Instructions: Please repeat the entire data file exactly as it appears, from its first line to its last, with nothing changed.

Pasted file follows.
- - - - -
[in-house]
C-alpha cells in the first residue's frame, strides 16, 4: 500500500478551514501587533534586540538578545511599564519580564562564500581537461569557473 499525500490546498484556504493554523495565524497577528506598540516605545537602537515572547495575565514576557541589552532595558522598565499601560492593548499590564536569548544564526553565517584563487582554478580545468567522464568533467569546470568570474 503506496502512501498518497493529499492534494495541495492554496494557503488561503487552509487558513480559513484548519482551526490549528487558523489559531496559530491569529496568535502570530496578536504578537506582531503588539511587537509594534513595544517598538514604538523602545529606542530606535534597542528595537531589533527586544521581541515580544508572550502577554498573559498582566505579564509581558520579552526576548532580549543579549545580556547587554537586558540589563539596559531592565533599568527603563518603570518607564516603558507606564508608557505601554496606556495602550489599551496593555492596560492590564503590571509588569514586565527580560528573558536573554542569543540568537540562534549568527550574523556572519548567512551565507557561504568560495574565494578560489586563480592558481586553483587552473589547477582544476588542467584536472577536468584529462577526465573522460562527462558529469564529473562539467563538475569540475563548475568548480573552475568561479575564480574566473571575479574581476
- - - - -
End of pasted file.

[in-house]
C-alpha cells in the first residue's frame, strides 16, 4: 500500500478551514501587533534586540538578545511599564519580564562564500581537461569557473 499525500490546498484556504493554523495565524497577528506598540516605545537602537515572547495575565514576557541589552532595558522598565499601560492593548499590564536569548544564526553565517584563487582554478580545468567522464568533467569546470568570474 503506496502512501498518497493529499492534494495541495492554496494557503488561503487552509487558513480559513484548519482551526490549528487558523489559531496559530491569529496568535502570530496578536504578537506582531503588539511587537509594534513595544517598538514604538523602545529606542530606535534597542528595537531589533527586544521581541515580544508572550502577554498573559498582566505579564509581558520579552526576548532580549543579549545580556547587554537586558540589563539596559531592565533599568527603563518603570518607564516603558507606564508608557505601554496606556495602550489599551496593555492596560492590564503590571509588569514586565527580560528573558536573554542569543540568537540562534549568527550574523556572519548567512551565507557561504568560495574565494578560489586563480592558481586553483587552473589547477582544476588542467584536472577536468584529462577526465573522460562527462558529469564529473562539467563538475569540475563548475568548480573552475568561479575564480574566473571575479574581476